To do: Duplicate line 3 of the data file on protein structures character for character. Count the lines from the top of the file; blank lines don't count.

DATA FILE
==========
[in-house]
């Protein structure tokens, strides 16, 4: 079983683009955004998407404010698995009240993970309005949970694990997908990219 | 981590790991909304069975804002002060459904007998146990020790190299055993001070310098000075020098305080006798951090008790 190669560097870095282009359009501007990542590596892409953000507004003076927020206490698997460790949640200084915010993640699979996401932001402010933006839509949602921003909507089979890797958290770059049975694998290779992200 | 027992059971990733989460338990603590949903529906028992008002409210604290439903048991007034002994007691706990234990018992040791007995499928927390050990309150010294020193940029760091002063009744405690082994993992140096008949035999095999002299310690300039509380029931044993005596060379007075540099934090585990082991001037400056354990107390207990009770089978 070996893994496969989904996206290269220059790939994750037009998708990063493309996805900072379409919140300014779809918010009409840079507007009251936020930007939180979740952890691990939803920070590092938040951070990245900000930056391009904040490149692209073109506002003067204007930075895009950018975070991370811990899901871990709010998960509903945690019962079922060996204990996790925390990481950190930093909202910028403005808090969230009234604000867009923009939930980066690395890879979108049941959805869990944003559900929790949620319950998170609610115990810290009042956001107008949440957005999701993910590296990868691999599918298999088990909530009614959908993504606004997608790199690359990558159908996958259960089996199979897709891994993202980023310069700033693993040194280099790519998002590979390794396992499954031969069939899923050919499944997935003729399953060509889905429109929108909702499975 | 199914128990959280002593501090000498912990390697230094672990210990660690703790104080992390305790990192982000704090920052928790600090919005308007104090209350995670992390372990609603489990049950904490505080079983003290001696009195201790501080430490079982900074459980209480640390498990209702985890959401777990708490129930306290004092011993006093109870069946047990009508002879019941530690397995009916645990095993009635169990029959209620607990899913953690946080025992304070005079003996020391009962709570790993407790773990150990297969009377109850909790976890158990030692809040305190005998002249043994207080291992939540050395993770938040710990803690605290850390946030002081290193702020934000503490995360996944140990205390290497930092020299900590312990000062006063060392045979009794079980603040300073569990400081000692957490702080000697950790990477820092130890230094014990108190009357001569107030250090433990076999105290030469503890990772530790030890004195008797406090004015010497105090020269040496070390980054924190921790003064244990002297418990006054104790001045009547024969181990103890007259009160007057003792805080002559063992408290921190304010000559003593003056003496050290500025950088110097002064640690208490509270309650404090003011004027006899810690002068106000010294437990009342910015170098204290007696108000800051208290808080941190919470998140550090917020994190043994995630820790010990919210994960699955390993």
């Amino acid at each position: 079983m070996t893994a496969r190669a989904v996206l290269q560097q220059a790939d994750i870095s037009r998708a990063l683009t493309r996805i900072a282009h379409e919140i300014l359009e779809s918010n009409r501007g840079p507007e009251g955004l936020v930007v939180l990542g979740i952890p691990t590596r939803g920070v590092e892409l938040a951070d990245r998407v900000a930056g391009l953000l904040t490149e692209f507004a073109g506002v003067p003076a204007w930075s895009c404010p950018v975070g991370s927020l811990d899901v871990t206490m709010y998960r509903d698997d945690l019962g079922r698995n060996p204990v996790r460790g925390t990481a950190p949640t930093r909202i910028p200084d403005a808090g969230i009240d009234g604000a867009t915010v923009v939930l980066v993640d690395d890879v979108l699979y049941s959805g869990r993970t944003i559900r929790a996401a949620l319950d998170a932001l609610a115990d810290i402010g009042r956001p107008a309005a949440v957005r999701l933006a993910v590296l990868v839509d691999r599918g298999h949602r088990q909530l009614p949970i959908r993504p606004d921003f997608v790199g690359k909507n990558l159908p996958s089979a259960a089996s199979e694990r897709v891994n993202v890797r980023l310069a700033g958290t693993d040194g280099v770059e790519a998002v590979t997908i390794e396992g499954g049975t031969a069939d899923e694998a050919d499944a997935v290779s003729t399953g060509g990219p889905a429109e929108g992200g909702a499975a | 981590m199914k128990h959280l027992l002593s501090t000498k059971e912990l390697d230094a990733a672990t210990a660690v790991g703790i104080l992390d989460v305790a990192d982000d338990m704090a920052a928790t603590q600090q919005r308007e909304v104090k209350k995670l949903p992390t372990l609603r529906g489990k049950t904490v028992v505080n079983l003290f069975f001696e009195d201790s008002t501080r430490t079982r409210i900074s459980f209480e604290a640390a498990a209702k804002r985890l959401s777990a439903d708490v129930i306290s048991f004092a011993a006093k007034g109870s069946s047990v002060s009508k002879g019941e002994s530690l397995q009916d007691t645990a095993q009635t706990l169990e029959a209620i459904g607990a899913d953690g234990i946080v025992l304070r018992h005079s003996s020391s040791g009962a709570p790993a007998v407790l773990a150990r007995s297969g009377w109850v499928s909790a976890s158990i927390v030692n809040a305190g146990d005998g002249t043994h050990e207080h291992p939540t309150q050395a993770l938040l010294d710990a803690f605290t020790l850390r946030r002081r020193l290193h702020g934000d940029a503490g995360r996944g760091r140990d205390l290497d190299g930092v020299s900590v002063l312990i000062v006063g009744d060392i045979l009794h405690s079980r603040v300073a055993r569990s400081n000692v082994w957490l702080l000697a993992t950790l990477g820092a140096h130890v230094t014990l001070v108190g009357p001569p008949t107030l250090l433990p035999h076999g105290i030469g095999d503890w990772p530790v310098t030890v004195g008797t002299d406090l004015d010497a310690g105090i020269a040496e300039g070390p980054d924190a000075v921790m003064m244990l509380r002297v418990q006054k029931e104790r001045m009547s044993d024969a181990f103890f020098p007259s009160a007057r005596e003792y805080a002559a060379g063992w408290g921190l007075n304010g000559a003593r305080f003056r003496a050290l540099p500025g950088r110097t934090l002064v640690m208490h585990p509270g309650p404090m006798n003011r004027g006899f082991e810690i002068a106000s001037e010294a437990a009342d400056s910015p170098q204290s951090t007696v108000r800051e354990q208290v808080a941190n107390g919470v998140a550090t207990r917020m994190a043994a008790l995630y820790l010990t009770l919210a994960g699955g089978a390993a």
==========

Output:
């Amino acid at each position: 079983m070996t893994a496969r190669a989904v996206l290269q560097q220059a790939d994750i870095s037009r998708a990063l683009t493309r996805i900072a282009h379409e919140i300014l359009e779809s918010n009409r501007g840079p507007e009251g955004l936020v930007v939180l990542g979740i952890p691990t590596r939803g920070v590092e892409l938040a951070d990245r998407v900000a930056g391009l953000l904040t490149e692209f507004a073109g506002v003067p003076a204007w930075s895009c404010p950018v975070g991370s927020l811990d899901v871990t206490m709010y998960r509903d698997d945690l019962g079922r698995n060996p204990v996790r460790g925390t990481a950190p949640t930093r909202i910028p200084d403005a808090g969230i009240d009234g604000a867009t915010v923009v939930l980066v993640d690395d890879v979108l699979y049941s959805g869990r993970t944003i559900r929790a996401a949620l319950d998170a932001l609610a115990d810290i402010g009042r956001p107008a309005a949440v957005r999701l933006a993910v590296l990868v839509d691999r599918g298999h949602r088990q909530l009614p949970i959908r993504p606004d921003f997608v790199g690359k909507n990558l159908p996958s089979a259960a089996s199979e694990r897709v891994n993202v890797r980023l310069a700033g958290t693993d040194g280099v770059e790519a998002v590979t997908i390794e396992g499954g049975t031969a069939d899923e694998a050919d499944a997935v290779s003729t399953g060509g990219p889905a429109e929108g992200g909702a499975a | 981590m199914k128990h959280l027992l002593s501090t000498k059971e912990l390697d230094a990733a672990t210990a660690v790991g703790i104080l992390d989460v305790a990192d982000d338990m704090a920052a928790t603590q600090q919005r308007e909304v104090k209350k995670l949903p992390t372990l609603r529906g489990k049950t904490v028992v505080n079983l003290f069975f001696e009195d201790s008002t501080r430490t079982r409210i900074s459980f209480e604290a640390a498990a209702k804002r985890l959401s777990a439903d708490v129930i306290s048991f004092a011993a006093k007034g109870s069946s047990v002060s009508k002879g019941e002994s530690l397995q009916d007691t645990a095993q009635t706990l169990e029959a209620i459904g607990a899913d953690g234990i946080v025992l304070r018992h005079s003996s020391s040791g009962a709570p790993a007998v407790l773990a150990r007995s297969g009377w109850v499928s909790a976890s158990i927390v030692n809040a305190g146990d005998g002249t043994h050990e207080h291992p939540t309150q050395a993770l938040l010294d710990a803690f605290t020790l850390r946030r002081r020193l290193h702020g934000d940029a503490g995360r996944g760091r140990d205390l290497d190299g930092v020299s900590v002063l312990i000062v006063g009744d060392i045979l009794h405690s079980r603040v300073a055993r569990s400081n000692v082994w957490l702080l000697a993992t950790l990477g820092a140096h130890v230094t014990l001070v108190g009357p001569p008949t107030l250090l433990p035999h076999g105290i030469g095999d503890w990772p530790v310098t030890v004195g008797t002299d406090l004015d010497a310690g105090i020269a040496e300039g070390p980054d924190a000075v921790m003064m244990l509380r002297v418990q006054k029931e104790r001045m009547s044993d024969a181990f103890f020098p007259s009160a007057r005596e003792y805080a002559a060379g063992w408290g921190l007075n304010g000559a003593r305080f003056r003496a050290l540099p500025g950088r110097t934090l002064v640690m208490h585990p509270g309650p404090m006798n003011r004027g006899f082991e810690i002068a106000s001037e010294a437990a009342d400056s910015p170098q204290s951090t007696v108000r800051e354990q208290v808080a941190n107390g919470v998140a550090t207990r917020m994190a043994a008790l995630y820790l010990t009770l919210a994960g699955g089978a390993a």